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Rainforests hold the highest diversity of snake species in the world. Despite the fact that many of these snakes represent different ancestral lineages, several of the species living inside jungles have evolved green coloration to help them camouflage in the trees. While most of these snakes use crypsis to avoid predators and sneak up on prey, they have adapted to fill many different niches and hunt for a wide variety of prey species.
Convergent evolution occurs when two distantly related taxa independently develop similar adaptations. Green tree pythons (Morelia viridis) and emerald tree boas (Corallus canninus) are one of the best examples of this in snakes -- separated by tens of millions of years of evolution, both species have evolved striking similarities. Both species utilize highly developed infrared imaging systems, which allows them to see in the dark; have laterally compressed, powerful bodies to cling to the trees; and though boas bring forth live young and green tree pythons lay eggs, the young of both species are colored differently than the adults are. Though they turn green over their first year or two of life, most young tree boas are red or orange in color, while hatchling tree pythons are yellow, red or brown. You can also find examples of convergence among the many different evolutionary lineages that have produced distantly related, but similar-looking and -behaving vine snakes in Asia, Africa and Central America.
Green rainforest snakes rely heavily on camouflage to survive, and many are virtually invisible, hiding within the foliage. To prevent them from betraying their otherwise effective camouflage, the snakes’ eyes are often intricately marked to disrupt their outline. Additionally, few snakes are completely green; most have scattered white, black or yellow markings that provide further camouflage, which mimics lichen, shadows and patches of sunlight, respectively.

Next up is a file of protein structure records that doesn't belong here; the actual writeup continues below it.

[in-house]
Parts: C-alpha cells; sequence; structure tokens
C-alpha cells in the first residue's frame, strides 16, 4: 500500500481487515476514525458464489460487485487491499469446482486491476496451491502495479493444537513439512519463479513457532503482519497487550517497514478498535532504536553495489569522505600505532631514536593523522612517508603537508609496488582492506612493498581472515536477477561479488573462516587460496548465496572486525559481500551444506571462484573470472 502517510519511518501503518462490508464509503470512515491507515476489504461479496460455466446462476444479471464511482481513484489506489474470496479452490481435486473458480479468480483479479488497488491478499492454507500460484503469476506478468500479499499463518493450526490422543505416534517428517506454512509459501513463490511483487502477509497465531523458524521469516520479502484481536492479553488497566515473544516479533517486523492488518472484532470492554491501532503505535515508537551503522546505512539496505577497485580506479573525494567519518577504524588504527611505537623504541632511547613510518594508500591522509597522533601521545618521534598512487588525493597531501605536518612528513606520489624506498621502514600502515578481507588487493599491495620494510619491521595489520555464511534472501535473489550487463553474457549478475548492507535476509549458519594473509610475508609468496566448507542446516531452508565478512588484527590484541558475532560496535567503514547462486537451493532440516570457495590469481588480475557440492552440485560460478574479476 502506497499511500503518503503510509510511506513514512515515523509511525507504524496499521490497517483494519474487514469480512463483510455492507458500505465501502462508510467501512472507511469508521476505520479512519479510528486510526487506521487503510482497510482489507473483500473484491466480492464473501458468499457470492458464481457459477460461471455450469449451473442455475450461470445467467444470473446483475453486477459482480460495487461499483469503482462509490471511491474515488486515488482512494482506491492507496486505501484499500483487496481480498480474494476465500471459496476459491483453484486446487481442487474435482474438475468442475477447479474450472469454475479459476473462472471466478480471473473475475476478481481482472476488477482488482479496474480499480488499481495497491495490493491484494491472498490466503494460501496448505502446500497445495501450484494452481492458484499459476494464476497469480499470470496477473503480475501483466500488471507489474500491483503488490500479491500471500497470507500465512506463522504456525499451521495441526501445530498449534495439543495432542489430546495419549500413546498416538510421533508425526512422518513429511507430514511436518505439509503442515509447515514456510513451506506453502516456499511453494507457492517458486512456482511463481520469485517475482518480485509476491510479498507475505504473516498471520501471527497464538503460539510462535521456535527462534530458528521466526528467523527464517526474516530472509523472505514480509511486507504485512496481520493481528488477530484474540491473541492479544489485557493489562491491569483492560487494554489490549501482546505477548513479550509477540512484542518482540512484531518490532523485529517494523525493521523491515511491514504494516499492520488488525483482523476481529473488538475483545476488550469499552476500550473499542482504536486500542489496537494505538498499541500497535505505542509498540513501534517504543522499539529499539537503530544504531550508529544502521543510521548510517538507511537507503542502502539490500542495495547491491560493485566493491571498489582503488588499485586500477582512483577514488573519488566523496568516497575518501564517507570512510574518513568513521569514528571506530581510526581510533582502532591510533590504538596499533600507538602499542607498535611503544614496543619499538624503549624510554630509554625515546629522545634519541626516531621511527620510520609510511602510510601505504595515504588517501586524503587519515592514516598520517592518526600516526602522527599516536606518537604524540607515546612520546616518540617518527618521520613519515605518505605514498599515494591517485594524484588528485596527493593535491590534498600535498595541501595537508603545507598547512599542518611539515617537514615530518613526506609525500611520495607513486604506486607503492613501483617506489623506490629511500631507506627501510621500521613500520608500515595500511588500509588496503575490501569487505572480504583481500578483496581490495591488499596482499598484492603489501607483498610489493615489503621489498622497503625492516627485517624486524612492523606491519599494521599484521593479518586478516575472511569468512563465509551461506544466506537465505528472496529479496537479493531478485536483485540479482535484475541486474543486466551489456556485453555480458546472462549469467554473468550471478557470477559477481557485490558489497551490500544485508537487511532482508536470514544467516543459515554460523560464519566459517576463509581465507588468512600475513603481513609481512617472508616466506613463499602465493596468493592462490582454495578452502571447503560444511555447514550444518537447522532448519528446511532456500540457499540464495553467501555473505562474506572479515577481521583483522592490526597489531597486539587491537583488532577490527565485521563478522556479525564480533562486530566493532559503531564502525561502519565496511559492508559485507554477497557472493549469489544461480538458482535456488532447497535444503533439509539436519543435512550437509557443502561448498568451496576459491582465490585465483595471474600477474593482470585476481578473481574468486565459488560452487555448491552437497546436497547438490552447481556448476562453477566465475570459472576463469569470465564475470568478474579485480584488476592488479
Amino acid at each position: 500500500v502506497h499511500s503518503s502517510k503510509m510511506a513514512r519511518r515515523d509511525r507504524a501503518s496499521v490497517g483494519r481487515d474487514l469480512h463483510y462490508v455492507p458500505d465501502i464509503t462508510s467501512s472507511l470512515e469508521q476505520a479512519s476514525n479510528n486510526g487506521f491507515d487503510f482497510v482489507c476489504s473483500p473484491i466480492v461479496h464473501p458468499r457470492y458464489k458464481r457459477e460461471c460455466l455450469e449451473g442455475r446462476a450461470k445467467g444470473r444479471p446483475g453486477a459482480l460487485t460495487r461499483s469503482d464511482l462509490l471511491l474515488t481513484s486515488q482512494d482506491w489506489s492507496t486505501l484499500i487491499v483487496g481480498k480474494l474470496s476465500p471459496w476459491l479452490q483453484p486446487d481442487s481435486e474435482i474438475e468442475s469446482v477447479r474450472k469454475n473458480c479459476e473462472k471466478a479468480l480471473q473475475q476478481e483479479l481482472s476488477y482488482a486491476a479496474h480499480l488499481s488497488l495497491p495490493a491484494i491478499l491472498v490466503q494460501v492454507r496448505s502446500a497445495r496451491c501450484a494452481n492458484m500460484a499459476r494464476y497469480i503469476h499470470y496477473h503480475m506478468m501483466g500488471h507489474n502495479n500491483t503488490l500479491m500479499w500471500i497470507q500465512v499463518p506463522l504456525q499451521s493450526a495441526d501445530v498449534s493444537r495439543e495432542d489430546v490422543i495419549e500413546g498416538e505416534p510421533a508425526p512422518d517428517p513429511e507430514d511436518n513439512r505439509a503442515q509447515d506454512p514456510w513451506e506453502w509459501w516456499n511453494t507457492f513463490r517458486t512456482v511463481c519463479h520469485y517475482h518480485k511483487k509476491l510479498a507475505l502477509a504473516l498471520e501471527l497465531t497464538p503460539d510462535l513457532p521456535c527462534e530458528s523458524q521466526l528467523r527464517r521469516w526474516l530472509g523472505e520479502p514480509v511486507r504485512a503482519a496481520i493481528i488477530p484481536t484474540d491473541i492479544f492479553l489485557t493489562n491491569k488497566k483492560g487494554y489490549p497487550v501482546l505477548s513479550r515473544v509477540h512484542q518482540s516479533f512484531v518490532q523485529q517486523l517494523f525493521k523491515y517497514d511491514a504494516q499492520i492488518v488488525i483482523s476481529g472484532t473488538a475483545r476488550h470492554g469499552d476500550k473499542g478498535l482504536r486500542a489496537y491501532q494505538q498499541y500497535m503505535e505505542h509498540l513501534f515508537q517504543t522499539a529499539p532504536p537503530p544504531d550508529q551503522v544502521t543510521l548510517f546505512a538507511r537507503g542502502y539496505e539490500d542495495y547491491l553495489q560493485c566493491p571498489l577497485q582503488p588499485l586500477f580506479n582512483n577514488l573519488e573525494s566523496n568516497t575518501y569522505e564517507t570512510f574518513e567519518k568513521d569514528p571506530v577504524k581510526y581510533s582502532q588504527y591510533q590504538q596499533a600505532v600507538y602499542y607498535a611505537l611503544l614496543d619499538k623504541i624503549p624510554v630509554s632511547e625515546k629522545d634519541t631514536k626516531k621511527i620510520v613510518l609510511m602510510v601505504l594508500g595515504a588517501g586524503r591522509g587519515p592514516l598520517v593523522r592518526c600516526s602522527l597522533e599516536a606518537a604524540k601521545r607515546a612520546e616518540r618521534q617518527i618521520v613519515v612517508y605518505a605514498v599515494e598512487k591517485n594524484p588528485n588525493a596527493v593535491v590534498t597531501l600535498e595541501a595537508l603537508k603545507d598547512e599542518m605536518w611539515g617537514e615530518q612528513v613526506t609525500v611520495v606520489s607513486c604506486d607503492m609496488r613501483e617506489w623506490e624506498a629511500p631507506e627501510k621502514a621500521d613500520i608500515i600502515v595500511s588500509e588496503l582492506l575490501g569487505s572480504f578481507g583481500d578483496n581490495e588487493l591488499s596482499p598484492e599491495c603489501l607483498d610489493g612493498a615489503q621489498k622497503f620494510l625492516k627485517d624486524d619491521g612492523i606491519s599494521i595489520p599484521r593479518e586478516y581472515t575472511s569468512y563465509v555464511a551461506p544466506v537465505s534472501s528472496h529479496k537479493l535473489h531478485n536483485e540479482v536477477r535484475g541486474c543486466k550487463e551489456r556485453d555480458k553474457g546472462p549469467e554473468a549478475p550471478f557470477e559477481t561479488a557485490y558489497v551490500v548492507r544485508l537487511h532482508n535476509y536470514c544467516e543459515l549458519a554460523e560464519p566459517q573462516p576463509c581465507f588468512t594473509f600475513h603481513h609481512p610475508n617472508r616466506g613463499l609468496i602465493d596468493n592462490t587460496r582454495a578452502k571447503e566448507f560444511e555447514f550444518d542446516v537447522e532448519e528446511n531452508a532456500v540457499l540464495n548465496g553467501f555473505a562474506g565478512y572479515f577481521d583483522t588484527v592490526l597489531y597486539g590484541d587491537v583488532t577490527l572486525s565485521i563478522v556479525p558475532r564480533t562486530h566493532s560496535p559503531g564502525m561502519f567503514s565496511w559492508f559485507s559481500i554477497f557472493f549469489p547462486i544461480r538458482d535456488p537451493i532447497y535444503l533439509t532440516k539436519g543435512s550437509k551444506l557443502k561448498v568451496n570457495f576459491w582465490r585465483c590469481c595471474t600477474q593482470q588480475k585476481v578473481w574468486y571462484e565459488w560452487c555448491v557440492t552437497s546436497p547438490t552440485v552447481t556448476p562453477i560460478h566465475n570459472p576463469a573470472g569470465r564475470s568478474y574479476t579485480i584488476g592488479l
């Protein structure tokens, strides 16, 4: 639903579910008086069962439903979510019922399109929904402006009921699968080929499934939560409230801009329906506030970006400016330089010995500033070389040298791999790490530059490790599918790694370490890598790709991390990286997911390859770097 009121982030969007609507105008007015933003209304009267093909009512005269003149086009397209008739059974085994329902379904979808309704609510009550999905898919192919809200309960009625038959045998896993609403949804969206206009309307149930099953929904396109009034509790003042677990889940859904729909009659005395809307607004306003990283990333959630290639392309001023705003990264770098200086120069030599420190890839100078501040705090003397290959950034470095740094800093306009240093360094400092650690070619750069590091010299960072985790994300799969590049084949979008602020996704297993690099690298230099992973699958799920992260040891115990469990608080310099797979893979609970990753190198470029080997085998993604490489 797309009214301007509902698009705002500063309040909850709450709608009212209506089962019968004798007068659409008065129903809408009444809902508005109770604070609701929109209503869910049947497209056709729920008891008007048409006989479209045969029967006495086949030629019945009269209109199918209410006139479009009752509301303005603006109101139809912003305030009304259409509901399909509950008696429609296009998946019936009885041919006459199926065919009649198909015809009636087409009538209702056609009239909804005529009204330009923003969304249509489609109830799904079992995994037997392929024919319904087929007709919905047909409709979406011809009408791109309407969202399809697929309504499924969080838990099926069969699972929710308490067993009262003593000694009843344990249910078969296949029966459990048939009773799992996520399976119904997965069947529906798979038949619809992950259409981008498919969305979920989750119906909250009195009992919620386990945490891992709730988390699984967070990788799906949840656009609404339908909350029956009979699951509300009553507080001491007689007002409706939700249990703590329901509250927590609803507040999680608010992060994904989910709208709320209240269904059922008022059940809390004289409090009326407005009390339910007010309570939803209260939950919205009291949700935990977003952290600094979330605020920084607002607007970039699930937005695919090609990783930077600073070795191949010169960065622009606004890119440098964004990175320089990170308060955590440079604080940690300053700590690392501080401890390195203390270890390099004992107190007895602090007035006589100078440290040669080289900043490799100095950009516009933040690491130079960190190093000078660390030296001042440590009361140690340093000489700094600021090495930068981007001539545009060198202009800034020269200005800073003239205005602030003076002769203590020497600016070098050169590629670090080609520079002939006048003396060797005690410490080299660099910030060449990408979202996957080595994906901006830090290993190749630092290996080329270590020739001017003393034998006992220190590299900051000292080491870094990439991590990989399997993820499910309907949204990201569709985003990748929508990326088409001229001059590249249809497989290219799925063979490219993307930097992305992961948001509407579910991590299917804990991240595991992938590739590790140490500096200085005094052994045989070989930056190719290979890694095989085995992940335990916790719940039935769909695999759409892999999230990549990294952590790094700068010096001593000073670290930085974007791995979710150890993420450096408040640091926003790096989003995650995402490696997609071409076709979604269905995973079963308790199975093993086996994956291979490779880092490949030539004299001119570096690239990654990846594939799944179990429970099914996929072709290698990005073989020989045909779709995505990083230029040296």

Collectively, green snakes of the rainforest consume a wide variety of prey. Adults of the smallest species, and juveniles of the larger species, consume insects and invertebrates, such as moths, beetles and caterpillars. Most of the medium-sized species specialize on lizard and frog prey; especially three different genera of arboreal, green snakes -- Ahetulla, Chironius and Oxybelis -- colloquially called vine snakes. Large green snakes of the rainforest -- such as emerald tree boas, green tree pythons (Morelia viridis) green mambas (Dendroaspis viridis) and Wagler’s vipers (Tropidolaemus wagleri) -- consume rodents, bats and birds.
Prehensile and Enticing Tails
Most green snakes living in the rainforest are arboreal. As a general trend, arboreal species evolve prehensile tails that they use to grasp branches. Many of these tree-dwelling snakes can support their entire body weight while hanging from their tail. Some arboreal species -- notably green tree pythons -- have differently colored tails; in a behavior termed “caudal luring,” the snakes wiggle their tails enticingly like a worm, to attract lizards and frogs into striking range.
- Devenomized.com: Captive Care of the Western Green Mamba Dendroaspis Viridis
- Blue Planet Biomes: Wagler's Pit Viper
- Animal Diversity Web: Morelia Viridis
- Herpetological Conservation and Biology; Field Observations on the Behavioral Ecology of the Madagascan Leaf-Nosed Snake, Langaha Madagascariensis; Jessica L. Tingle
- Signal Herpetoculture: Emerald Tree Boas
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